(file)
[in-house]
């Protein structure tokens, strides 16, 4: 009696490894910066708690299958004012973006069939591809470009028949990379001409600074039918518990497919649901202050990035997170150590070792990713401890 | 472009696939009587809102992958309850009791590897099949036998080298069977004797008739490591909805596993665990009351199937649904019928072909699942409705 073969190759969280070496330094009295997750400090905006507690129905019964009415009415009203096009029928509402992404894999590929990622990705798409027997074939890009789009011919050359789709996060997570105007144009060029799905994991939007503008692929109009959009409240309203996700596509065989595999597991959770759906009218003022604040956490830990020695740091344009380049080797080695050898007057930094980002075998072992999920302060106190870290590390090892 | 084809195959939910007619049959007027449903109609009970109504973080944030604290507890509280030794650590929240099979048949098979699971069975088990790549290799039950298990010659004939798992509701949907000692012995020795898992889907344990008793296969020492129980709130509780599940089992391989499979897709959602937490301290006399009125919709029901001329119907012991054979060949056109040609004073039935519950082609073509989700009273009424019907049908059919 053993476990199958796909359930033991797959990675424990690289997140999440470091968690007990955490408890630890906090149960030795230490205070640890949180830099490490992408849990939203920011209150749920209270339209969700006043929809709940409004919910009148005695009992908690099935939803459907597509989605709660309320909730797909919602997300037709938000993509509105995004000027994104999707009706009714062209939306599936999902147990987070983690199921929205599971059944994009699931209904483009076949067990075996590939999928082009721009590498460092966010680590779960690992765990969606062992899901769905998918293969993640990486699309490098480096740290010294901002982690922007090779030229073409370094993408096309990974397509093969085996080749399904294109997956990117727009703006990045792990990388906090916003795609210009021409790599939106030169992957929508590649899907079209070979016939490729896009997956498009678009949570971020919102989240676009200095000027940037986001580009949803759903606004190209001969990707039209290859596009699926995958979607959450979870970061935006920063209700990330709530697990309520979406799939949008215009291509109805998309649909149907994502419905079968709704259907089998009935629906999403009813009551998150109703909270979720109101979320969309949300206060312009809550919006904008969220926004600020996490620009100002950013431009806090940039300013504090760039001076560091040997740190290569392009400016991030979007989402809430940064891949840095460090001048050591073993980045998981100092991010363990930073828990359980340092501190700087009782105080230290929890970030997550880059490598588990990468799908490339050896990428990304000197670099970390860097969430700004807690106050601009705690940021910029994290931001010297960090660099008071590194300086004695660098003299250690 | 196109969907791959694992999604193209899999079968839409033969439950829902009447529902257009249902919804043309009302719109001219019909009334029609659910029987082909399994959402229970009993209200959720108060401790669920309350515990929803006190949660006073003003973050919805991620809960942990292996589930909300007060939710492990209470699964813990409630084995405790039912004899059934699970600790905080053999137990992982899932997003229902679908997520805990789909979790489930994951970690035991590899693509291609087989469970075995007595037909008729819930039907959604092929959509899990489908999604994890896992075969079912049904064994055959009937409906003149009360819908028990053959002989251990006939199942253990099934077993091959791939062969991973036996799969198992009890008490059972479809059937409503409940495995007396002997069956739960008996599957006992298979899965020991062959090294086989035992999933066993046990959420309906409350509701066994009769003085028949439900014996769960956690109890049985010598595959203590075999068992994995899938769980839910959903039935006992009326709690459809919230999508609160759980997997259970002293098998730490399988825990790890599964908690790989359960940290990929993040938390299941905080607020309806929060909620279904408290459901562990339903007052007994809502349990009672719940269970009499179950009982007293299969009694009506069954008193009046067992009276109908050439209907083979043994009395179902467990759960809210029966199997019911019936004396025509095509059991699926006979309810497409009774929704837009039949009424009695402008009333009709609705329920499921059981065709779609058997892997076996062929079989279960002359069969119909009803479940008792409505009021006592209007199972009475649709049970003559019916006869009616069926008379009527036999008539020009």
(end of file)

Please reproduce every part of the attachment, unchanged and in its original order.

[in-house]
């Protein structure tokens, strides 16, 4: 009696490894910066708690299958004012973006069939591809470009028949990379001409600074039918518990497919649901202050990035997170150590070792990713401890 | 472009696939009587809102992958309850009791590897099949036998080298069977004797008739490591909805596993665990009351199937649904019928072909699942409705 073969190759969280070496330094009295997750400090905006507690129905019964009415009415009203096009029928509402992404894999590929990622990705798409027997074939890009789009011919050359789709996060997570105007144009060029799905994991939007503008692929109009959009409240309203996700596509065989595999597991959770759906009218003022604040956490830990020695740091344009380049080797080695050898007057930094980002075998072992999920302060106190870290590390090892 | 084809195959939910007619049959007027449903109609009970109504973080944030604290507890509280030794650590929240099979048949098979699971069975088990790549290799039950298990010659004939798992509701949907000692012995020795898992889907344990008793296969020492129980709130509780599940089992391989499979897709959602937490301290006399009125919709029901001329119907012991054979060949056109040609004073039935519950082609073509989700009273009424019907049908059919 053993476990199958796909359930033991797959990675424990690289997140999440470091968690007990955490408890630890906090149960030795230490205070640890949180830099490490992408849990939203920011209150749920209270339209969700006043929809709940409004919910009148005695009992908690099935939803459907597509989605709660309320909730797909919602997300037709938000993509509105995004000027994104999707009706009714062209939306599936999902147990987070983690199921929205599971059944994009699931209904483009076949067990075996590939999928082009721009590498460092966010680590779960690992765990969606062992899901769905998918293969993640990486699309490098480096740290010294901002982690922007090779030229073409370094993408096309990974397509093969085996080749399904294109997956990117727009703006990045792990990388906090916003795609210009021409790599939106030169992957929508590649899907079209070979016939490729896009997956498009678009949570971020919102989240676009200095000027940037986001580009949803759903606004190209001969990707039209290859596009699926995958979607959450979870970061935006920063209700990330709530697990309520979406799939949008215009291509109805998309649909149907994502419905079968709704259907089998009935629906999403009813009551998150109703909270979720109101979320969309949300206060312009809550919006904008969220926004600020996490620009100002950013431009806090940039300013504090760039001076560091040997740190290569392009400016991030979007989402809430940064891949840095460090001048050591073993980045998981100092991010363990930073828990359980340092501190700087009782105080230290929890970030997550880059490598588990990468799908490339050896990428990304000197670099970390860097969430700004807690106050601009705690940021910029994290931001010297960090660099008071590194300086004695660098003299250690 | 196109969907791959694992999604193209899999079968839409033969439950829902009447529902257009249902919804043309009302719109001219019909009334029609659910029987082909399994959402229970009993209200959720108060401790669920309350515990929803006190949660006073003003973050919805991620809960942990292996589930909300007060939710492990209470699964813990409630084995405790039912004899059934699970600790905080053999137990992982899932997003229902679908997520805990789909979790489930994951970690035991590899693509291609087989469970075995007595037909008729819930039907959604092929959509899990489908999604994890896992075969079912049904064994055959009937409906003149009360819908028990053959002989251990006939199942253990099934077993091959791939062969991973036996799969198992009890008490059972479809059937409503409940495995007396002997069956739960008996599957006992298979899965020991062959090294086989035992999933066993046990959420309906409350509701066994009769003085028949439900014996769960956690109890049985010598595959203590075999068992994995899938769980839910959903039935006992009326709690459809919230999508609160759980997997259970002293098998730490399988825990790890599964908690790989359960940290990929993040938390299941905080607020309806929060909620279904408290459901562990339903007052007994809502349990009672719940269970009499179950009982007293299969009694009506069954008193009046067992009276109908050439209907083979043994009395179902467990759960809210029966199997019911019936004396025509095509059991699926006979309810497409009774929704837009039949009424009695402008009333009709609705329920499921059981065709779609058997892997076996062929079989279960002359069969119909009803479940008792409505009021006592209007199972009475649709049970003559019916006869009616069926008379009527036999008539020009």